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ALK Inhibition in NSCLC

Panelists: Roy S. Herbst, MD, PhD, Yale; Mark A. Socinski, MD, University of Pittsburgh;Thomas E. Stinchcombe, MD, UNC; Anne S. Tsao, MD, MD Ande
Published: Monday, Apr 27, 2015
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Various forms of ALK rearrangements exist in patients with non-small cell lung cancer (NSCLC), with at least seven ALK gene rearrangement variants involving different EML4-ALK breakpoints. ALK translocations may involve different partners, rather than one set mutation, notes Heather A. Wakelee, MD.

In patients with ALK-rearranged NSCLC, crizotinib resulted in higher objective response rates (ORR) and longer progression-free survival (PFS) compared with doublet chemotherapy, notes Thomas E. Stinchcombe, MD. The Median PFS was 10.9 versus 7.0 months (P <.001) and the ORR was 74% compared with 45% (P <.001), for crizotinib and chemotherapy, respectively.

Ceritinib is another ALK-specific therapy, which is approved for patients following progression or intolerance on crizotinib. This therapy is effective in patients, regardless of whether they have received frontline crizotinib or not, explains Wakelee.

In the phase I ASCEND-1 study, ceritinib demonstrated an ORR of 72.3% and a median PFS of 18.4 months in ALK-inhibitor naïve patients with NSCLC. In ALK inhibitor treated patients, the ORR was 56.4% and the median PFS was 6.9 months.

Ceritinib appears to target certain ALK alterations that crizotinib does not, allowing it to be effective following the development of resistance to crizotinib. The key question facing researchers now is an optimal sequence for these agents. In clinical studies, ceritinib appears to have activity in patients with brain metastases, suggesting ceritinib may be a better choice for these patients than crizotinib, notes Anne Tsao, MD.

In addition to the approved ALK inhibitors, several other next-generation agents are under exploration, explains Wakelee. The two leading agents in development are alectinib and brigatinib (AP26113). These treatments have demonstrated promising response rates in patients with ALK-rearranged NSCLC, including those with brain metastases.
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Various forms of ALK rearrangements exist in patients with non-small cell lung cancer (NSCLC), with at least seven ALK gene rearrangement variants involving different EML4-ALK breakpoints. ALK translocations may involve different partners, rather than one set mutation, notes Heather A. Wakelee, MD.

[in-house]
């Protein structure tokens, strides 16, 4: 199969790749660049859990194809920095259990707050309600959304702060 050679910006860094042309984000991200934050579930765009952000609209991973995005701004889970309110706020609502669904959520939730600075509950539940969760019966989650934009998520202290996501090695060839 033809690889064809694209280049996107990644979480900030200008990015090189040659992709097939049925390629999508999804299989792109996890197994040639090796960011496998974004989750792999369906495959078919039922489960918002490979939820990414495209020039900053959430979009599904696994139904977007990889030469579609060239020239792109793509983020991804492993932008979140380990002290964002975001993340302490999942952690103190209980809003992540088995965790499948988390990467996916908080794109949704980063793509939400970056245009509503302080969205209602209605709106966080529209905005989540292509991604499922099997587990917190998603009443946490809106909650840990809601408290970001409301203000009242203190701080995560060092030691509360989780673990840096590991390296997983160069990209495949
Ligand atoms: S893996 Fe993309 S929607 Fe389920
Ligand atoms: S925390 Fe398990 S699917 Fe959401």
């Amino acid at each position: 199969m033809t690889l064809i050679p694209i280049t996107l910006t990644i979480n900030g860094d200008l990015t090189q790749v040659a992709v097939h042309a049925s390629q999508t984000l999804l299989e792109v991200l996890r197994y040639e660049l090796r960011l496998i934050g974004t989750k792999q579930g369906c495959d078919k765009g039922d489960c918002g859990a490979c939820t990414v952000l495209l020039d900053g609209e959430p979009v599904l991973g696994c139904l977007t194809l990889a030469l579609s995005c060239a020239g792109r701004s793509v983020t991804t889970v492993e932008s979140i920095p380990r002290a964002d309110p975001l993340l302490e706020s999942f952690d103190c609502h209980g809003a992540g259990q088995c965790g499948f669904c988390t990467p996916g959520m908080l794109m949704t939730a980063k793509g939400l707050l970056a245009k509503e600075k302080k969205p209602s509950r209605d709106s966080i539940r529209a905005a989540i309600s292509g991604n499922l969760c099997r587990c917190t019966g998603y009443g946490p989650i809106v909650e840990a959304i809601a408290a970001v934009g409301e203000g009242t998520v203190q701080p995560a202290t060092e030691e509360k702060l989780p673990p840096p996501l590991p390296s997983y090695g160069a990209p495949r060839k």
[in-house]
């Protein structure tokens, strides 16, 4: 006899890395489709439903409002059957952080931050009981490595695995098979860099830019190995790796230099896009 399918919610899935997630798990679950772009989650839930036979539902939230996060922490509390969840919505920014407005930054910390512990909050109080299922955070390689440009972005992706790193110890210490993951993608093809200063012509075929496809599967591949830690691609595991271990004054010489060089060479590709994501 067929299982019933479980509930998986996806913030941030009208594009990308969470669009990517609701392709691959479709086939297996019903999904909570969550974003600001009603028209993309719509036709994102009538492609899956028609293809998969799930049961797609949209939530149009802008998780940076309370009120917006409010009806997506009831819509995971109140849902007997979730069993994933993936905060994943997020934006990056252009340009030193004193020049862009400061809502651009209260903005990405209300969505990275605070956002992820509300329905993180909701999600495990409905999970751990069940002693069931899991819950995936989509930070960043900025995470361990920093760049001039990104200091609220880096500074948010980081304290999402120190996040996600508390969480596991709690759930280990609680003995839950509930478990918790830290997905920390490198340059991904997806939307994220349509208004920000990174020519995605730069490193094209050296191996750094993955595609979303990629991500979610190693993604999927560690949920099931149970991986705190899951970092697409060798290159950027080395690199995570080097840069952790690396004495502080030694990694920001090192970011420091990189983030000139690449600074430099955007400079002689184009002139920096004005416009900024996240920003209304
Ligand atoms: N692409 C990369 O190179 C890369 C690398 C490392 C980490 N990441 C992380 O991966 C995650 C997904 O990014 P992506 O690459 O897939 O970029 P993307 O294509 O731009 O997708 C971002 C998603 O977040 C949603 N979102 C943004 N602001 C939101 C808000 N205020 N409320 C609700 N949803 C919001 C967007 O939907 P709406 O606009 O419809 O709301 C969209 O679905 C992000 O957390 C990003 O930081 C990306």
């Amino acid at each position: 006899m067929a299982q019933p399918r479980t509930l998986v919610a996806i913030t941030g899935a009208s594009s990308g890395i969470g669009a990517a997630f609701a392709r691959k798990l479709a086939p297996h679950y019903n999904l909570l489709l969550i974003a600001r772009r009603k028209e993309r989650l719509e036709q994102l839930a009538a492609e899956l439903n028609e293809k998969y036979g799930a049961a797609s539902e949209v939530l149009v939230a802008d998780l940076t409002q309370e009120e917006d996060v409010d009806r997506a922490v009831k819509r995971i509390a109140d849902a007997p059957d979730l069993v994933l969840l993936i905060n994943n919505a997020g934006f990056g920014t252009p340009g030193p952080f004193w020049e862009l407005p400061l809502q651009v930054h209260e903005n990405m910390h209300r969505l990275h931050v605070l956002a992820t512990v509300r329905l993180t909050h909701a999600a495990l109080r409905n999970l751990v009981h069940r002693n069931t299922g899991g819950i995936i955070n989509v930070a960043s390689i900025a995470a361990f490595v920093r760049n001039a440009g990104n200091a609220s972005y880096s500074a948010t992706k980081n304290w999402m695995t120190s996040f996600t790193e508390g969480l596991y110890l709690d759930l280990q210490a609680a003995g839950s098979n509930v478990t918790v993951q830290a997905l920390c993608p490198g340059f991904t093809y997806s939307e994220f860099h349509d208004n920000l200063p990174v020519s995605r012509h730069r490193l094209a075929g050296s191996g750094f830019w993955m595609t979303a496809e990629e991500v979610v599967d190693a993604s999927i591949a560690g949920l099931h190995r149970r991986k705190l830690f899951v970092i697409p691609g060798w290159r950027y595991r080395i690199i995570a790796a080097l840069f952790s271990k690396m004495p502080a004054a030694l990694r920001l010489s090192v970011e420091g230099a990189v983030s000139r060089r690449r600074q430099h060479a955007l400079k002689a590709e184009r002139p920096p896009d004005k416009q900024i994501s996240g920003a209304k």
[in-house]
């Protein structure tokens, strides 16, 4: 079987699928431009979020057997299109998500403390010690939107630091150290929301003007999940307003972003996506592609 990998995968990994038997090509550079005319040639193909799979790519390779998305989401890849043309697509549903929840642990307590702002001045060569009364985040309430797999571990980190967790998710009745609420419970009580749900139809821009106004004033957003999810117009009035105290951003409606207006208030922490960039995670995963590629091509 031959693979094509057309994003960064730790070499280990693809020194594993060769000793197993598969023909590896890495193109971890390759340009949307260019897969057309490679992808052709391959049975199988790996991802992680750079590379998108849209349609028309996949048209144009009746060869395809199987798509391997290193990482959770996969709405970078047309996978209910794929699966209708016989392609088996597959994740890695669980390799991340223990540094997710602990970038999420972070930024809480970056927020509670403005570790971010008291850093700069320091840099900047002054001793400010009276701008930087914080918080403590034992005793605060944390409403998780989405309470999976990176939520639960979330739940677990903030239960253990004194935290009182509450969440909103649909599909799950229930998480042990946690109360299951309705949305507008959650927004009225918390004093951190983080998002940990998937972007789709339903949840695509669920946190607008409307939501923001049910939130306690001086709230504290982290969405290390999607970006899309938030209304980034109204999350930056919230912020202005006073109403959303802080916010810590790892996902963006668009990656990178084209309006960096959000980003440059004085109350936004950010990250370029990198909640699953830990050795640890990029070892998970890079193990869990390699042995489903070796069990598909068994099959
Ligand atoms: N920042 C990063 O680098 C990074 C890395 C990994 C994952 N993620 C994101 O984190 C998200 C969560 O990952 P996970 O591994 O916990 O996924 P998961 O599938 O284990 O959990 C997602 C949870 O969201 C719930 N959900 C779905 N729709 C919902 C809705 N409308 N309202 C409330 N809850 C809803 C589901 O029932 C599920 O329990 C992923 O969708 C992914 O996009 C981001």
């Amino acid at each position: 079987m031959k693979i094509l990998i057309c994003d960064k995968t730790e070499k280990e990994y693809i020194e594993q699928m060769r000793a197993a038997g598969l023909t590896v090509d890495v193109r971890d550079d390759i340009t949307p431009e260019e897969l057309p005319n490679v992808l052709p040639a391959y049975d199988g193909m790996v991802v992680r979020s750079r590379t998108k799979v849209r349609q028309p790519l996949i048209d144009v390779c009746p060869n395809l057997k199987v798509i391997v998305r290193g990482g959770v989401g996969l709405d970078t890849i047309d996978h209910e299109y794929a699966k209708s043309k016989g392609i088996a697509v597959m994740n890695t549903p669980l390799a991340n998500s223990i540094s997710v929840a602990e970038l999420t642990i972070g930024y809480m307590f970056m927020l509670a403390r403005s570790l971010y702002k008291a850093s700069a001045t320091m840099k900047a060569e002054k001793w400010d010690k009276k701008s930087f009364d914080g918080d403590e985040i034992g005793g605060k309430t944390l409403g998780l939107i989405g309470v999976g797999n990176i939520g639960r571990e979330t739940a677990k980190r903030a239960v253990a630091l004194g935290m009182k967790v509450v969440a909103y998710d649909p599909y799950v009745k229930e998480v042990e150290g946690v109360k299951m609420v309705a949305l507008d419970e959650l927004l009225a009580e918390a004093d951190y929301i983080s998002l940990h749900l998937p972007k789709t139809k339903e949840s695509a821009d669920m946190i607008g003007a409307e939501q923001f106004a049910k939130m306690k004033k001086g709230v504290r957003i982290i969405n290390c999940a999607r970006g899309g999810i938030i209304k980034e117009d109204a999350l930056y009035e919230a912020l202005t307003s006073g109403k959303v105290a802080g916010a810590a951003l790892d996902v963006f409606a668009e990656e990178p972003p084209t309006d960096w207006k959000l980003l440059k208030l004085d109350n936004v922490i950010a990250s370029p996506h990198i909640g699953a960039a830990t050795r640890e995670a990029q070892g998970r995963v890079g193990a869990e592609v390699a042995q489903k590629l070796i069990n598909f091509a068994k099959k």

In patients with ALK-rearranged NSCLC, crizotinib resulted in higher objective response rates (ORR) and longer progression-free survival (PFS) compared with doublet chemotherapy, notes Thomas E. Stinchcombe, MD. The Median PFS was 10.9 versus 7.0 months (P <.001) and the ORR was 74% compared with 45% (P <.001), for crizotinib and chemotherapy, respectively.

Ceritinib is another ALK-specific therapy, which is approved for patients following progression or intolerance on crizotinib. This therapy is effective in patients, regardless of whether they have received frontline crizotinib or not, explains Wakelee.

In the phase I ASCEND-1 study, ceritinib demonstrated an ORR of 72.3% and a median PFS of 18.4 months in ALK-inhibitor naïve patients with NSCLC. In ALK inhibitor treated patients, the ORR was 56.4% and the median PFS was 6.9 months.

Ceritinib appears to target certain ALK alterations that crizotinib does not, allowing it to be effective following the development of resistance to crizotinib. The key question facing researchers now is an optimal sequence for these agents. In clinical studies, ceritinib appears to have activity in patients with brain metastases, suggesting ceritinib may be a better choice for these patients than crizotinib, notes Anne Tsao, MD.

In addition to the approved ALK inhibitors, several other next-generation agents are under exploration, explains Wakelee. The two leading agents in development are alectinib and brigatinib (AP26113). These treatments have demonstrated promising response rates in patients with ALK-rearranged NSCLC, including those with brain metastases.
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